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Lecture 2: Details of Student Projects Software Workshop: High-Quality Motion Planning for Robots (and Other Creatures) Barak Raveh, School of CS, Tel-Aviv.

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Presentation on theme: "Lecture 2: Details of Student Projects Software Workshop: High-Quality Motion Planning for Robots (and Other Creatures) Barak Raveh, School of CS, Tel-Aviv."— Presentation transcript:

1 Lecture 2: Details of Student Projects Software Workshop: High-Quality Motion Planning for Robots (and Other Creatures) Barak Raveh, School of CS, Tel-Aviv University

2 Reminder: Course Web-Site

3 Today (Very) basic introduction to the PRM motion planning algorithm –more – next week Project details –We give only initial details today Choose by what sounds interesting to you After you choose, we will help you learn specific details for your own project You also have the option to suggest your own projects

4 The Motion Planning Problem The world Workspace cluttered with obstacles Planning the motion of a k-dimensional robot (or a moving object) among obstacles Robot configuration Defined by k degrees of freedom Motion Query From source configuration to target configuration ? source target Complexity: P-Space hard with respect to number of robot degrees of freedom (Reif, 79’)

5 Workspace A description of the (2D or 3D) real world

6 Configuration Space (  Workspace) The space of parameters that define the robot location and orientation in the workspace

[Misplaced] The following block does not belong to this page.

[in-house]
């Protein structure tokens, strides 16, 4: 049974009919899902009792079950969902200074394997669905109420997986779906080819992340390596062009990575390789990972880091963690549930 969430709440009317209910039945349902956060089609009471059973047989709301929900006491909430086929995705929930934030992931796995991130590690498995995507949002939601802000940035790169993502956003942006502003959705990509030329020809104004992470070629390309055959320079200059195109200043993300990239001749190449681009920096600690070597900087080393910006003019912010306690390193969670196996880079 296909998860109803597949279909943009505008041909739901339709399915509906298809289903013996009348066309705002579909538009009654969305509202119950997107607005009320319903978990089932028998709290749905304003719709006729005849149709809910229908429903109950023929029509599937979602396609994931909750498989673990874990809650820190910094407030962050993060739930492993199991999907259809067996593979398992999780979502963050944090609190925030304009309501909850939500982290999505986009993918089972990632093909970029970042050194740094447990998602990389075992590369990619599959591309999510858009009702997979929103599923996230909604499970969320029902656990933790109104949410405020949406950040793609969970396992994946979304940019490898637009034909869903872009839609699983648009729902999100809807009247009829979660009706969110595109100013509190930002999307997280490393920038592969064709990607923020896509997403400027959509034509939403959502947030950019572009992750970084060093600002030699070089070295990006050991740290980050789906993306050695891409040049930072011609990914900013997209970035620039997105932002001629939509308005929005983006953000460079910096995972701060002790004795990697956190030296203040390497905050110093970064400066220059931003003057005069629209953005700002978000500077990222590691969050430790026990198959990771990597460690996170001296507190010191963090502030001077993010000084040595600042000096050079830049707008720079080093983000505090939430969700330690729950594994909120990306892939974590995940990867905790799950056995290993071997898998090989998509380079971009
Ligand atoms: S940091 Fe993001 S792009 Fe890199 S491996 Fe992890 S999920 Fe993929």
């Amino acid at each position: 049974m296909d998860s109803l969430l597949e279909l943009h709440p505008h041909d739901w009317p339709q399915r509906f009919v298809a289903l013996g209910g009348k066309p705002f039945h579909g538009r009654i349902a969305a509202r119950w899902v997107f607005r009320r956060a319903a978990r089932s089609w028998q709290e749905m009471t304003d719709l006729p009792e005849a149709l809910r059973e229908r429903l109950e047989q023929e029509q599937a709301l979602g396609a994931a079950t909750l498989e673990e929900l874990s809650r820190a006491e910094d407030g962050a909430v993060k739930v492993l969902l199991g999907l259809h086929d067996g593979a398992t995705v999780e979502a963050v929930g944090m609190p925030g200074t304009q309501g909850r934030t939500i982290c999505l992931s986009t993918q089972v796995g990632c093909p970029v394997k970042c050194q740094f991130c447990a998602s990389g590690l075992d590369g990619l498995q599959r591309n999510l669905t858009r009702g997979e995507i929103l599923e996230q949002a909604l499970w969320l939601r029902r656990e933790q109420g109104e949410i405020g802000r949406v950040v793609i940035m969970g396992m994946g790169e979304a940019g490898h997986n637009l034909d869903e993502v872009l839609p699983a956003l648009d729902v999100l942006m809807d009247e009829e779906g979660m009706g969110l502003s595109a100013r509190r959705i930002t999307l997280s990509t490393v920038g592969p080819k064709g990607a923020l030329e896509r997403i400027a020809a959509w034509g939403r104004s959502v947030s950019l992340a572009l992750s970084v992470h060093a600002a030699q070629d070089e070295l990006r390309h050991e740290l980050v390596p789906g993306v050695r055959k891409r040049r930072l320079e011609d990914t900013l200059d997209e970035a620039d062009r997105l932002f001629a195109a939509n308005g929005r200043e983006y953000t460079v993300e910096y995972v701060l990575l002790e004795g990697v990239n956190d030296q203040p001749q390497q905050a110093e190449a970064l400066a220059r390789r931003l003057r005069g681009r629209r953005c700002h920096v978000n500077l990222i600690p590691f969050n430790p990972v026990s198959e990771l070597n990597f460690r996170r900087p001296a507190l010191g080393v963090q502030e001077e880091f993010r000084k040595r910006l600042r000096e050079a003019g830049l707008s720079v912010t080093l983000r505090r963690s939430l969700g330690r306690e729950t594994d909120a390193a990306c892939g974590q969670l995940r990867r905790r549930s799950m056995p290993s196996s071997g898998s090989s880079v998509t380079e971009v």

7 free space forbidden space Visualizing the Configuration Space Specific configuration Based on a slide from Robot configuration parameter #1 Robot configuration parameter #2

8 Reminder: Deterministic Translation among 2D Polygons The obstacles are dilated (“inflated”) by the shape of the robot using a procedure called Minkowski Sum The robot is reduced to a point Workspace Configuration space

9 Example with 10 DoFs is Much Harder (DoFs = Degrees of Freedom) Taken from Choset et al., Principles of Robot Motion, Chapter 7

10 Some Examples for Problems with Many Degrees of Freedom Taken from Choset et al., Principles of Robot Motion, Chapter 7 Articulated robots (humanoids, industrial robot arms) Multiple robots Molecules Etc.

11 Sampling-based Approach Try to map the configuration space by (somehow) sampling different robot configurations Easy to implement (provided you have a good static collision detector) Extended the applicability of motion planning: animation, docking motions, virtual prototyping, more

12 Sampling-based “Roadmap” Algorithms for High-Dimensional Motion Planning Probabilistic Roadmap (PRM, Kavraki et al., 96’) Expansive-Space Trees (EST, Hsu et al. 99’) Rapidly-exploring Random Trees (RRT, LaValle and Kuffner, 01’) Single-query, Bidirectional and Lazy collision checkes (SBL, Sànches and Latombe, 02’)

13 Basic PRM algorithm in a Nutshell (Probabilistic Road-Map) Example in Two-Dimensions Randomly sample n valid robot configurations (“milestones”) Connect close-by configurations by dense sampling (“local-planning”) Discard invalid edges Note: For simplicity, configuration space and workspace are identical, in this example

14 OOPSMP – Sampling-based Motion Planning Package in C++ Implementation of many popular planning algorithms Local planners, distance functions, graph data structures, collision detection Built-in Plug-in to Google Sketch-up (User Interface) More details – in two weeks

15 More Theory Next Week

16 Suggested Projects OOPSMP Software Packages: Project 1: High-quality motion planning and path hybridization Project 2: From virtual to physical motion (Lego NXT) Project 3: Using a smart hierarchy to move articulated robots CGAL Project: Project 4: High precision, high quality motion of multiple robots